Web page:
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‘However it must not be forgotten that all such things as these (all these ordinary contents of the προοίμια) are foreign to (outside; extra, not secundum, artem) the speech (and its real object, which is the proof of the case, and that alone, αἱ δὲ πίστεις ἔντεχνόν ἐστι μόνον, τὰ δ᾽ ἄλλα προσθῆκαι, I 1. 3): it is only because the audience is bad, and ready to listen to things beside the real question, (that these are addressed to them); for if he be not such, there is no occasion for an exordium (to flatter him into a good humour, and the rest), except just so far as to state the case in a summary way, that, like a body, it may have a head on it’. There is probably a reference in this to σῶμα τῆς πίστεως, as the enthymemes, or direct logical proofs, are called I 1. 3.

φαῦλος, as applied to the audience or judges, means here not morally bad, but only defective in intellect and patience, too ignorant and frivolous to attend long to sound and serious reasoning: they require to be relieved and diverted occasionally. So Schrader. Comp. what is said of the ‘single judge’ in 12. 5. Of the summary προοίμιον, the Rhet. ad Alex. 29 (30). 2, gives two examples.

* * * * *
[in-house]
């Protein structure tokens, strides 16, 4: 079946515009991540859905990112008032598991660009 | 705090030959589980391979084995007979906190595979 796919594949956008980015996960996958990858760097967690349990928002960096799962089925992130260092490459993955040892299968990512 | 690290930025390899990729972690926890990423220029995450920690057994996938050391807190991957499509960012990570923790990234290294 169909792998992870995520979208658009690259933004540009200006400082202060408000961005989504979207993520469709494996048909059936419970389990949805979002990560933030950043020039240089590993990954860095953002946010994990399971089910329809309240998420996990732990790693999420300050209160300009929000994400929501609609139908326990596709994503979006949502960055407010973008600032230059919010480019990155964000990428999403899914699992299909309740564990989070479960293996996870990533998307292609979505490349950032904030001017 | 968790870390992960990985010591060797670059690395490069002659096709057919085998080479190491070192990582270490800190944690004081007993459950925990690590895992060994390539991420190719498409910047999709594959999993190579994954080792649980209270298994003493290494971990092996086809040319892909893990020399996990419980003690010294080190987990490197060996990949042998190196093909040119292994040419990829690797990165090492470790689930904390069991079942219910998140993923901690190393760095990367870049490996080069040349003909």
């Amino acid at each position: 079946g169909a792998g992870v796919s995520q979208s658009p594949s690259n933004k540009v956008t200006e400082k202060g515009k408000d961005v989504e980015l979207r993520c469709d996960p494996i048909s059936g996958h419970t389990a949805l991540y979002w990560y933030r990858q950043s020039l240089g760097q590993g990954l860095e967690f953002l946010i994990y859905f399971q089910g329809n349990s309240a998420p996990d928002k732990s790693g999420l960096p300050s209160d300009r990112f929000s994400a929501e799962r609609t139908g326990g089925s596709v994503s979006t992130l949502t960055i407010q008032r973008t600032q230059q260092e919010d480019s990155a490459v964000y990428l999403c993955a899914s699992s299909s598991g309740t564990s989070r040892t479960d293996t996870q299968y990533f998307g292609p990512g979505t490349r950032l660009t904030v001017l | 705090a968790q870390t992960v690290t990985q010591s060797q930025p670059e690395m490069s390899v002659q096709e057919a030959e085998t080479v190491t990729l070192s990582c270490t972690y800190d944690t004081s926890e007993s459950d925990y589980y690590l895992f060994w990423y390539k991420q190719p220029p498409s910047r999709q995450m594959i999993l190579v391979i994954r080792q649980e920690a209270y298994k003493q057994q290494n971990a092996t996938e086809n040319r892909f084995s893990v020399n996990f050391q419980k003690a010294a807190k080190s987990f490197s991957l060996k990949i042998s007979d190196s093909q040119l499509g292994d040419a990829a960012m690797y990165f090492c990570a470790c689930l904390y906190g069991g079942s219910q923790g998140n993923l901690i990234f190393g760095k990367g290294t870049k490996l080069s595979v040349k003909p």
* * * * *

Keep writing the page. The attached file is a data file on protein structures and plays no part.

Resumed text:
ἵνακεφαλήν] Comp. Eth. Nic. VI 7, 1141 a 19, of σοφία; νοῦς καὶ ἐπιστήμη, ὥσπερ κεφαλὴν ἔχουσα ἔπιστήμη τῶν τιμωτάτων. Plat. Gorg. 505 D, ἀλλ᾽ οὐδὲ τοὺς μύθους φασὶ μεταξὺ θέμις εἶναι καταλείπειν, ἀλλ̓ ἐπιθέντας, ἵνα μὴ ἄνευ κεφαλῆς περιΐῃ. Phaedr. 264 C, δεῖν πάντα λόγον ὥσπερ ζῷον συνεστάναι σῶμά τι ἔχοντα αὐτὸν αὑτοῦ, ὥστε μήτε ἀκέφαλον μήτε ἄπουν, κ.τ.λ. Phileb. 66 D. Polit. 277 C. Legg. VI 752 A. Stallbaum and Heindorf ad loc. Gorg. Thompson ad loc. Phaedri [et Gorg.]. The notion conveyed in all these places is the same, a headless animal is incomplete. See note in Introd. p. 341, on the book, which, without a preface, looks like a man going out into the street without his hat. This gives the same notion of want of finish and completeness. Quint. IV 1. 72, Haec de prooemio, quoties erit eius usus: non semper autem est; nam et supervacuum aliquando est, si sit praeparatus satis etiam sine hoc iudex, aut si res praeparatione non eget. Aristoteles quidem in totum id necessarium apud bonos iudices negat; seq. Comp. XII 10.52, Quod si mihi des concilium iudicum sapientum...Neque enim affectus omnino movendi sunt, nec aures delectatione mulcendae, quum etiam prooemia supervacua esse apud tales Aristoteles existimet.

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